Furthermore, it has been observed that there is re-emergence of Fowl pox and IC in areas where ND has been controlled. Poultry respiratory diseases, due to mixed infections by different organisms are very common, hence using bivalent, trivalent or polyvalent vaccines is preferable than that of monovalent vaccines for prevention of the common respiratory diseases.

In addition, bi-, tri- or polyvalent vaccines have the advantages of reducing vaccination expenses and saving time and labour costs.
Until recently there has been no provision of vaccines for ND, FP and IC in remote areas due to lack of cold chain facilities and simple delivery methods that can be applied by farmers. However, under this study, these obstacles were overcome through the development of easy to administer thermostable vaccines.

The eye drop and oral routes of administration of the developed vaccines can be applied by community vaccinators or farmers with minimal training.

The recently developed vaccines which can be stored up to 4 weeks under room temperature and are in small vials so that large losses ascribed to higher volume of vaccine formulation are eliminated compared to alternative commercial vaccines.
The results from laboratory trials

The results from laboratory trials have shown that the trivalent vaccine against ND, FP and IC is safe, efficacious and therefore may be used in controlling these diseases. This study therefore aims at determining the field efficacy of the combined vaccines against the respiratory diseases of poultry namely ND, FP and IC.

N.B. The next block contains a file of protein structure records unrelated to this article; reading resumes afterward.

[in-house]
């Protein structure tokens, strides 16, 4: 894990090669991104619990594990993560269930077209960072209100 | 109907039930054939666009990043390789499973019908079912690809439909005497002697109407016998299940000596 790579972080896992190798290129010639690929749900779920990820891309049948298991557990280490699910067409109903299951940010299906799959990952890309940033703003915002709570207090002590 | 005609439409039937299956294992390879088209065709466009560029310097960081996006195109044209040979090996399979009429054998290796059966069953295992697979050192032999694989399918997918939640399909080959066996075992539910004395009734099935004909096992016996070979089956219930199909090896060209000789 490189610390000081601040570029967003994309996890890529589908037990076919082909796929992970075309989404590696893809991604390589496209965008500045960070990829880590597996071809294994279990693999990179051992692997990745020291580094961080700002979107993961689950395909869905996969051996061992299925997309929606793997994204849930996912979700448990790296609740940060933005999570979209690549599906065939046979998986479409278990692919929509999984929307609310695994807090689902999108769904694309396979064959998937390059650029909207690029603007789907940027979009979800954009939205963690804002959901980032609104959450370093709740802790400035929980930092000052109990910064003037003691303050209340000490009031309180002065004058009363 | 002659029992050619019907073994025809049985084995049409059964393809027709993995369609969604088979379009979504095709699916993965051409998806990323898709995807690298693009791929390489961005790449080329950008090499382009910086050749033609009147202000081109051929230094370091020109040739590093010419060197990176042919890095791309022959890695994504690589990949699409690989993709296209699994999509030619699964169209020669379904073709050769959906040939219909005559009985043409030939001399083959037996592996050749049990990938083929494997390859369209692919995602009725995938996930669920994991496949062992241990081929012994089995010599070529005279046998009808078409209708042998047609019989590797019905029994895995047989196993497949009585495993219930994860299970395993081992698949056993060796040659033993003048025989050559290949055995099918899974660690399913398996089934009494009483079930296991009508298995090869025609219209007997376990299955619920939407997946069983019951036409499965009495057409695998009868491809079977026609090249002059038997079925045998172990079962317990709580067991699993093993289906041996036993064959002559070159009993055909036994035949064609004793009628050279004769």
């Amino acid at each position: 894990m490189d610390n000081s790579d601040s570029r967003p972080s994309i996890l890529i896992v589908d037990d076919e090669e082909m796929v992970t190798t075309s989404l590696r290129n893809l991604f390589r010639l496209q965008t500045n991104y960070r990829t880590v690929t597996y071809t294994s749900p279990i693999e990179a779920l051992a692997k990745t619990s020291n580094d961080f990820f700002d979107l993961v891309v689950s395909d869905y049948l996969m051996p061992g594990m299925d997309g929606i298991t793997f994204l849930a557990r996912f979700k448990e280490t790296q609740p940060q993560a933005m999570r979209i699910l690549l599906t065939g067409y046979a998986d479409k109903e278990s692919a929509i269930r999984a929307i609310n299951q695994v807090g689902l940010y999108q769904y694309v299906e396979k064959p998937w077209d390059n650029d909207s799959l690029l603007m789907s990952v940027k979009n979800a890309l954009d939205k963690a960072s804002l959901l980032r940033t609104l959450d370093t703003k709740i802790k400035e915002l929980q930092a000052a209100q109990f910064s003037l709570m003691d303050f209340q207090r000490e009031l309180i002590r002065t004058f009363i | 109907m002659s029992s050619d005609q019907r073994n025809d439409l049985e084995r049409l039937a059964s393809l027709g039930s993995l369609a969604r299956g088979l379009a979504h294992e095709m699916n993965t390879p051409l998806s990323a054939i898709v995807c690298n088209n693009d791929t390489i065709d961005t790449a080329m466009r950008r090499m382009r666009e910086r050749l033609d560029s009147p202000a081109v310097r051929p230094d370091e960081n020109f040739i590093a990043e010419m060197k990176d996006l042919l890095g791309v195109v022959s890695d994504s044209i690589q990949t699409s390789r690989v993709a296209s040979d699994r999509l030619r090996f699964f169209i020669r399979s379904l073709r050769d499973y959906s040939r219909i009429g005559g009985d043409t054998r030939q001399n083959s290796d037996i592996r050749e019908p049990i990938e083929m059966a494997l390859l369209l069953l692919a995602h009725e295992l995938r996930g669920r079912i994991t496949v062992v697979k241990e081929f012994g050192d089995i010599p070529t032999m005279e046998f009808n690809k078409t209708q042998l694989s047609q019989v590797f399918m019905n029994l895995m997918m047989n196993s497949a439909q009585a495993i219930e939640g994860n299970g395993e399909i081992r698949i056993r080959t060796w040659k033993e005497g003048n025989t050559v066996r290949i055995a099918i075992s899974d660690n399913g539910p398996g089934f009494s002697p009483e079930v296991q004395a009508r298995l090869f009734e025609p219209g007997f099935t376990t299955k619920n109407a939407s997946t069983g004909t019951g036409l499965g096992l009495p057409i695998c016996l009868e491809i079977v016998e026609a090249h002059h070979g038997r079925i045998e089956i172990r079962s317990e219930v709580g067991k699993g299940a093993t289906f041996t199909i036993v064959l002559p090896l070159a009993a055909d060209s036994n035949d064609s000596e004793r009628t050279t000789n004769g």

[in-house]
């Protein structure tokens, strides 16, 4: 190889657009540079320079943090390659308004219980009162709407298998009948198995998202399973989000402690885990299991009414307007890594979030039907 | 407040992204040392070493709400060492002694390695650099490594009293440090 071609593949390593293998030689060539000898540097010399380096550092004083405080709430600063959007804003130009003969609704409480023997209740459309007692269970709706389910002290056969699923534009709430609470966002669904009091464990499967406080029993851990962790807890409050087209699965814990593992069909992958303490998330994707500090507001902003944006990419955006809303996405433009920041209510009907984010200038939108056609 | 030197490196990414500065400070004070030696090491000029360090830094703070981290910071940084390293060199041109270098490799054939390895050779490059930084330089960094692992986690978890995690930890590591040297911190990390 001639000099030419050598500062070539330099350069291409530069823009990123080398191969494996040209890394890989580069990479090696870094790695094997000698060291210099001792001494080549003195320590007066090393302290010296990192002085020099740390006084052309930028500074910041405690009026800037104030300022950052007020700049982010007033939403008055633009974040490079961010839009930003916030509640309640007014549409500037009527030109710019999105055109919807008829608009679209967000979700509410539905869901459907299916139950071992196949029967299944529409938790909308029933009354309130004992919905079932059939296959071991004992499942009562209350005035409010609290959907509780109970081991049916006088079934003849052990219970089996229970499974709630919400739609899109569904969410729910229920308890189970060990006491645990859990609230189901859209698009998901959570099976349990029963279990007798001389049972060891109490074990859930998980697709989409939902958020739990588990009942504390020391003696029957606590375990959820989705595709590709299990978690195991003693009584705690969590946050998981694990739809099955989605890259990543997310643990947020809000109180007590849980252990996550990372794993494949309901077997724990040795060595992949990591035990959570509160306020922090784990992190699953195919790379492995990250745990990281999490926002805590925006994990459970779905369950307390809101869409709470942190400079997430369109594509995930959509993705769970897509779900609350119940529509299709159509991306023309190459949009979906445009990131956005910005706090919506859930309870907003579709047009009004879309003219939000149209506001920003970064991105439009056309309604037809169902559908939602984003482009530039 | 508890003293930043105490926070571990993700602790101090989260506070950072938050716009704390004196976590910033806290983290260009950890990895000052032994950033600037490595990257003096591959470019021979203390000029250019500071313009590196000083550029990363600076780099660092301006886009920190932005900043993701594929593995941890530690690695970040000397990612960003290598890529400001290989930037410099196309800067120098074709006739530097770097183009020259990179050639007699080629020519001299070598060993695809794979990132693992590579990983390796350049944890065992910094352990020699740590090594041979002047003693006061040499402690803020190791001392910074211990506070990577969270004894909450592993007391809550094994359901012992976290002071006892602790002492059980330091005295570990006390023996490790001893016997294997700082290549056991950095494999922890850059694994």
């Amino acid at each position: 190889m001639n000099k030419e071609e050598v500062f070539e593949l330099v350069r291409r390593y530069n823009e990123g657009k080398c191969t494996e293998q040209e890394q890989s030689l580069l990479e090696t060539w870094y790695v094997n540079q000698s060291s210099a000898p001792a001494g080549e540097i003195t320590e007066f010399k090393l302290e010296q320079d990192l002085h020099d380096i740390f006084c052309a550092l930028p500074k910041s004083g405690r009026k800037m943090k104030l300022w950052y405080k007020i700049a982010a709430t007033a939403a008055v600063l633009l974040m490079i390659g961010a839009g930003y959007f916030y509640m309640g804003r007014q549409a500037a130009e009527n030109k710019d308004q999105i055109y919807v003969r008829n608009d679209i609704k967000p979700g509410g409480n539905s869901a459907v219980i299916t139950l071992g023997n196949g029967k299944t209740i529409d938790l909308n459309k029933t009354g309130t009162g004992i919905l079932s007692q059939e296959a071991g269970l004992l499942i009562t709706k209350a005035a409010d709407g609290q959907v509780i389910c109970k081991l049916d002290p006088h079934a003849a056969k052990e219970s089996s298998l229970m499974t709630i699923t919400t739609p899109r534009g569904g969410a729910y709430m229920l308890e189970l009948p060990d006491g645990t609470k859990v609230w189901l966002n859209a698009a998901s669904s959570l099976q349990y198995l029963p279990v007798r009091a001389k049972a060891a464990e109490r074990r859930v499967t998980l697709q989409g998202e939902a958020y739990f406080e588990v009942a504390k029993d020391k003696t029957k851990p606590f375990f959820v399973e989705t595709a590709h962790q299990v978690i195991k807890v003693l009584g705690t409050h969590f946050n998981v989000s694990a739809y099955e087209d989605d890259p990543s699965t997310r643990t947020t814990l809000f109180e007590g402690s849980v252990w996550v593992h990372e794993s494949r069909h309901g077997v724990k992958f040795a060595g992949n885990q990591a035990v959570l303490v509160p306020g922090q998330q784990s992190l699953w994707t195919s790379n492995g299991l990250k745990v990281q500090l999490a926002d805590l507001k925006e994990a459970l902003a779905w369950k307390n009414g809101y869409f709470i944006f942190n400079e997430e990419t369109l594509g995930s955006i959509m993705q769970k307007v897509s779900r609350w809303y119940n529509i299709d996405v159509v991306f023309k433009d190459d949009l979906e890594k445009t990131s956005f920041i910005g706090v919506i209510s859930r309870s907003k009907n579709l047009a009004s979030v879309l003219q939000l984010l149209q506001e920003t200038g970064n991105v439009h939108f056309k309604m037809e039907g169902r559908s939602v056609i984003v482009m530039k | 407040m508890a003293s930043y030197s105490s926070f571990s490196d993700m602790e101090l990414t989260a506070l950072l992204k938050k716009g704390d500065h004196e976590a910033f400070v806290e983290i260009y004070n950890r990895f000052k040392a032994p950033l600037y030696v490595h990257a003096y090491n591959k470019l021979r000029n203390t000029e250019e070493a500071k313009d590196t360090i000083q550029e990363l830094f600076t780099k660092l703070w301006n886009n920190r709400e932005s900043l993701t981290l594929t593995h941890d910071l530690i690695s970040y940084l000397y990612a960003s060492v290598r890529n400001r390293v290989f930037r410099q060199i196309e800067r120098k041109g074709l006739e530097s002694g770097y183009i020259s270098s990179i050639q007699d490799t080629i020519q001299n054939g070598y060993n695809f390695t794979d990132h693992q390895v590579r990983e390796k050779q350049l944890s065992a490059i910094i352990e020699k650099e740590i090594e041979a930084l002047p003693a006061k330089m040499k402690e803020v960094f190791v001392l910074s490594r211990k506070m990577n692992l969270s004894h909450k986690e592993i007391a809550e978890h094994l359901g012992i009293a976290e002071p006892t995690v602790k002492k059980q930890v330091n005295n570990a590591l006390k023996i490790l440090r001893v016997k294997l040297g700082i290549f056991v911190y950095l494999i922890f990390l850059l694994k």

Earlier, the Director General for the Tanzania Commission for Science and Technology (COSTECH), Dr Hassan Mshinda commended the discovery saying the commission will continue supporting such discoveries which aimed at generating income and also improving people’s lives.

He said that the discovery has come at a right time because Tanzania is having huge population of local chickens in rural areas where electricity is not well distributed to support cold chain system for vaccine storage. These Thermal stable vaccines are ideal for rural environment where electricity is an issue.

He said that the Commission has supported other discoveries and innovations in the field of agriculture, energy, water, health, information and communication technology and technology transfer among many others.

“We are also supporting innovative, business cluster, and incubation, value addition of local produce and natural resources and environmental management for sustainable industrialisation,” he said.

“COSTECH deals with the coordination and promotion of technology development and scientific research. Therefore, we feel encouraged by these good results, some which have already reached the end users,” he said.

The conventional vaccines against various chicken diseases have not been successful due to their heat liability. In addition, the nature of village chickens in multi-folk-multi-age and difficulty of catching individual chickens for vaccination had made it difficult to use the conventional vaccines.

The thought solution for these shortcomings was to develop thermostable vaccines which can be administered without necessarily catching individual birds.